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Moisture density gauges, also known as nuclear densometers, are instruments used to measure the moisture content and density of soil, asphalt, and other construction materials. These gauges are commonly used in the construction industry to determine the compaction level of the soil or material being tested.
Moisture density gauges work is by using a radioactive source, typically cesium-137 or americium-241, to emit gamma rays into the material being tested. These gamma rays penetrate the material and interact with the atoms in it, causing them to emit secondary radiation, which is then detected by the gauge. By measuring the intensity of the secondary radiation, the gauge can determine the density of the material.
In addition to measuring density, moisture density gauges can also measure the moisture content of the material being tested. This is achieved by using a second radioactive source, typically americium-241, to emit neutrons into the material. These fast neutrons are emitted into the material being tested, and are scattered by the atoms within that material, some of which reflect back to the detector. The H3 tube is capable of detecting only those neutrons which have been thermalized (slowed down). Since hydrogen is the most effective element in the universe at thermalizing neutrons, the theory is that the more H2O present in the material, the more detections occur. Unlike density, where more detections indicate lesser densities, more detections by the moisture system indicates proportionately higher levels of moisture.
Many contractors, engineers, and highway departments use Troxler nuclear moisture density gauges to control the compaction of various materials such as soil, aggregate, concrete, and full-depth asphalt. To measure the density of a particular layer, the operator selects either the backscatter or direct transmission mode, depending on the material type and the layer's thickness. Troxler offers two models of nuclear moisture density gauges the model 3430 and 3440, which the differences between these can be found below.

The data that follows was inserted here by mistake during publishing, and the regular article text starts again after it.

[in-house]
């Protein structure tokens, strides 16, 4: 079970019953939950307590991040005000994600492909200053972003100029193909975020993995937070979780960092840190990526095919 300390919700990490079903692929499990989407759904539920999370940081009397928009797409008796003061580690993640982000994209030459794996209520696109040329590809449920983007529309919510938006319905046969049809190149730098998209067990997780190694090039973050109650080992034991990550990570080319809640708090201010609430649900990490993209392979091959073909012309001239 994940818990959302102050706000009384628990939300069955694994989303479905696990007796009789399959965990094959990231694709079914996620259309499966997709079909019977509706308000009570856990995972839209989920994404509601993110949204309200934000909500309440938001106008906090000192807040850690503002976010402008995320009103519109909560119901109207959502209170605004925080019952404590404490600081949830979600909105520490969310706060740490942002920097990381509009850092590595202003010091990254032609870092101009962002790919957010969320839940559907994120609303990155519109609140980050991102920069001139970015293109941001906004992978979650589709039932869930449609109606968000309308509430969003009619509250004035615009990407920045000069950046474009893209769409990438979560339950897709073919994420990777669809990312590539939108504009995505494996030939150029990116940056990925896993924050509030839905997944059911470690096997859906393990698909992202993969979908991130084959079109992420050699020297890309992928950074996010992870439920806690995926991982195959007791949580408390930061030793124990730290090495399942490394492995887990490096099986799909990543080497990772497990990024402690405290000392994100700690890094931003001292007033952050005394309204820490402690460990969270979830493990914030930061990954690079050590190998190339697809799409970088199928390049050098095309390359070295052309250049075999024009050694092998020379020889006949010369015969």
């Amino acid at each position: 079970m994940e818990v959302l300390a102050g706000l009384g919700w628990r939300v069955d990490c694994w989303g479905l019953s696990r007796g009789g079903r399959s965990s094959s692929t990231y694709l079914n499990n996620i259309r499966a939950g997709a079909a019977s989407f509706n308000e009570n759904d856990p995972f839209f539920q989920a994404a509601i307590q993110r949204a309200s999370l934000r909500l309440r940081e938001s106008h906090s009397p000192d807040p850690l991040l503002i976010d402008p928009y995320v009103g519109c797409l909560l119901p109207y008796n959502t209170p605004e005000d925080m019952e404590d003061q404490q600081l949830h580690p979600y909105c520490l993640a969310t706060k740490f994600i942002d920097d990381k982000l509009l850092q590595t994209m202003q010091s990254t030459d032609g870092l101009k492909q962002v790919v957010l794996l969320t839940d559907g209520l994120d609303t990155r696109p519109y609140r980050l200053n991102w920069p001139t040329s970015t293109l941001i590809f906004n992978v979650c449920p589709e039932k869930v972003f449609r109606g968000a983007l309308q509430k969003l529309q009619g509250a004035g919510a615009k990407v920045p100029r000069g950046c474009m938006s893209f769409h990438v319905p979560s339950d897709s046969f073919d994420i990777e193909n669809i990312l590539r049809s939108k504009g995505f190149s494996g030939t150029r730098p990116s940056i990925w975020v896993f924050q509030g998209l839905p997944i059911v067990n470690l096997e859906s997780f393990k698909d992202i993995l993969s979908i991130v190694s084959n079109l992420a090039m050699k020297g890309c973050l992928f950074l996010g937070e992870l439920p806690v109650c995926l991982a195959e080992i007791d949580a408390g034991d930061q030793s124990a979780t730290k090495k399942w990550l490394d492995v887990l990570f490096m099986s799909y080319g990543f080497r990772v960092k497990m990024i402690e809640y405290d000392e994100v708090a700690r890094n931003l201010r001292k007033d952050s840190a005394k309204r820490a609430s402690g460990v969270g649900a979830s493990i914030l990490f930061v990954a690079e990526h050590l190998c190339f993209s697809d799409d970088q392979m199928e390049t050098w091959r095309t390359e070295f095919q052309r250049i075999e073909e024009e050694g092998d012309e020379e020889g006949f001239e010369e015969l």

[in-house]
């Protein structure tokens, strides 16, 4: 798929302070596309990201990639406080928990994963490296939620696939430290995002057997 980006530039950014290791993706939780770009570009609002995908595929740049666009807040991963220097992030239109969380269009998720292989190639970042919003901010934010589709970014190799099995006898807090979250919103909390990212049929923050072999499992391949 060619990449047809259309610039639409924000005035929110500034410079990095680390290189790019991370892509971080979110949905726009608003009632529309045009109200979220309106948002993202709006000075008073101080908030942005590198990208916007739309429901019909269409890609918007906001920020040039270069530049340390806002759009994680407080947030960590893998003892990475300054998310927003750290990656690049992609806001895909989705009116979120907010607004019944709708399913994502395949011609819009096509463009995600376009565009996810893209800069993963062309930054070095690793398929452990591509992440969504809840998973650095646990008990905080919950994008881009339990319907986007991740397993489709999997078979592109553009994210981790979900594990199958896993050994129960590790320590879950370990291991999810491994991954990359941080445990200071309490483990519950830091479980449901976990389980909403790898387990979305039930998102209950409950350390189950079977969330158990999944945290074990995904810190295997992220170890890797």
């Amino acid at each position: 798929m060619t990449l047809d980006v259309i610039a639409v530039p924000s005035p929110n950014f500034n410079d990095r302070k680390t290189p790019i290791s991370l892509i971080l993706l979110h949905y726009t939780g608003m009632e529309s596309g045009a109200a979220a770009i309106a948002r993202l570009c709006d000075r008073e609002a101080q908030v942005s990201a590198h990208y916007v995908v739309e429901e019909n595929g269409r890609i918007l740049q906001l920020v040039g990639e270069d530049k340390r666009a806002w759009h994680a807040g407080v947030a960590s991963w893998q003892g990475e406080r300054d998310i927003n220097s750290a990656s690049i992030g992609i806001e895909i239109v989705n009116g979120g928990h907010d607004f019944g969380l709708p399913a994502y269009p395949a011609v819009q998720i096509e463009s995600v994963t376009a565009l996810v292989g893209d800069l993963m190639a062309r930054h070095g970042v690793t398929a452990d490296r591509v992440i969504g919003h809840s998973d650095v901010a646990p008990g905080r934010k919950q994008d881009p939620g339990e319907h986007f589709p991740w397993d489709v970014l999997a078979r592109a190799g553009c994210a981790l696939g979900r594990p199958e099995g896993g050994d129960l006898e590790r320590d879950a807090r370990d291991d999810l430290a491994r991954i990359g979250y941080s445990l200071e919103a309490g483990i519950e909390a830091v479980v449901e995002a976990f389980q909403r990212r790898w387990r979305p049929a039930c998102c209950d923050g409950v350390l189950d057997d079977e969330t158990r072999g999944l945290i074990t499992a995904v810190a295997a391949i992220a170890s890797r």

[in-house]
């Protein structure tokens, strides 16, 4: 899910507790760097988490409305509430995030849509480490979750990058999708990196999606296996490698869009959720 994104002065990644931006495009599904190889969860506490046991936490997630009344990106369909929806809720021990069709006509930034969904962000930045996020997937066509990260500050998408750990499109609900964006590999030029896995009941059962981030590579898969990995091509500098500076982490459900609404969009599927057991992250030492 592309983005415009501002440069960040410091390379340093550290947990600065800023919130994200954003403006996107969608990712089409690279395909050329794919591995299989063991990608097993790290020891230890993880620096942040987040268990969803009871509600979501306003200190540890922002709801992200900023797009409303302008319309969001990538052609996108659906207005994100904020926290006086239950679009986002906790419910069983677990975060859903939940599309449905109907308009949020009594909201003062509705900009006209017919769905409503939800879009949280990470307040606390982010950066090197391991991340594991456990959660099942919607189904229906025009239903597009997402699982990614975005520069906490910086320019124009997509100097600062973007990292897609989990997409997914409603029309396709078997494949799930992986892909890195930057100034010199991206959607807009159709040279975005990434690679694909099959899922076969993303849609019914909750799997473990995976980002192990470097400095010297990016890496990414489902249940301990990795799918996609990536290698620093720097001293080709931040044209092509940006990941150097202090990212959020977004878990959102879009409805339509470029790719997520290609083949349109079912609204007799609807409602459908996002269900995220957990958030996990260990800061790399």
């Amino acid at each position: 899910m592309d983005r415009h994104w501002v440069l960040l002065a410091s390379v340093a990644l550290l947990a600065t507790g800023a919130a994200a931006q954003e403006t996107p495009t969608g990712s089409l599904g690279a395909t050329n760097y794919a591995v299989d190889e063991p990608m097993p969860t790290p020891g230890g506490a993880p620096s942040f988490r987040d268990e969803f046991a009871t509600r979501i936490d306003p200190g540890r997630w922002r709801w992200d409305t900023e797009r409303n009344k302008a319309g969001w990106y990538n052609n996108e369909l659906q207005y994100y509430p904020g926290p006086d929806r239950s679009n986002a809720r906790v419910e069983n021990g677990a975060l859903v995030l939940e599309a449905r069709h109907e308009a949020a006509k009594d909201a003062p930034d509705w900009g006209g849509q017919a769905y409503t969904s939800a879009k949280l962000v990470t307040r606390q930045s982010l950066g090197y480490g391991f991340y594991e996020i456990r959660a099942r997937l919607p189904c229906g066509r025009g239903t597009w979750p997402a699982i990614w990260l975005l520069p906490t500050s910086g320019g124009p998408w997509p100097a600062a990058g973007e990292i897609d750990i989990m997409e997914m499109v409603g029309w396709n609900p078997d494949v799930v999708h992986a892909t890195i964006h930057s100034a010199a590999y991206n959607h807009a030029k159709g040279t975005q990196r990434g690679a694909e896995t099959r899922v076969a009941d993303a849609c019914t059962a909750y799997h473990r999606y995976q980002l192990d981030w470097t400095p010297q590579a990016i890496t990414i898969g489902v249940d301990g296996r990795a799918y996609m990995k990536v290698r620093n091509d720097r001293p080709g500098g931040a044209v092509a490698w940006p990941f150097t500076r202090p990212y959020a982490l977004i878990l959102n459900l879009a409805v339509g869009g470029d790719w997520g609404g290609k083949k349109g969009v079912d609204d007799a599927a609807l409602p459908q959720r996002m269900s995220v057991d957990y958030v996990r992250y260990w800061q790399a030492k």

The Model 3430, is the most basic and cost-effective option while the Model 3440 features a larger keypad and additional features suitable for certain construction projects. Both models meet or exceed the standards set by ASTM, including D6938, D2950, and C1040, and can be customized according to your testing requirements. Below is a graphic that compares the two top moisture density gauges on the market.
For more information about the features of the Troxler 3430 and 3440, please click here
The Troxler 3430 features Moisture Measurement
Moisture content is measured non-destructively using a test mode that detects thermalized neutrons. These neutrons are slowed down by the hydrogen present in the material, typically in the form of water, allowing for the determination of moisture levels.
The Troxler 3440 Features Backscatter Measurement & Direct Transmission Measurement
This is a fast and non-destructive method used to test materials, primarily asphalt and concrete, that are about 4 inches (10 cm) deep. The gauge's gamma source remains internal, and the density of the material is determined by counting the gamma rays that are scattered back toward the detectors.
Direct Transmission Measurement
To test the material, the source rod of the gauge is inserted through the base and into a pre-drilled hole up to 12 inches (30 cm) deep. Gamma rays are then transmitted from the density source through the test material and detected by sensors within the gauge.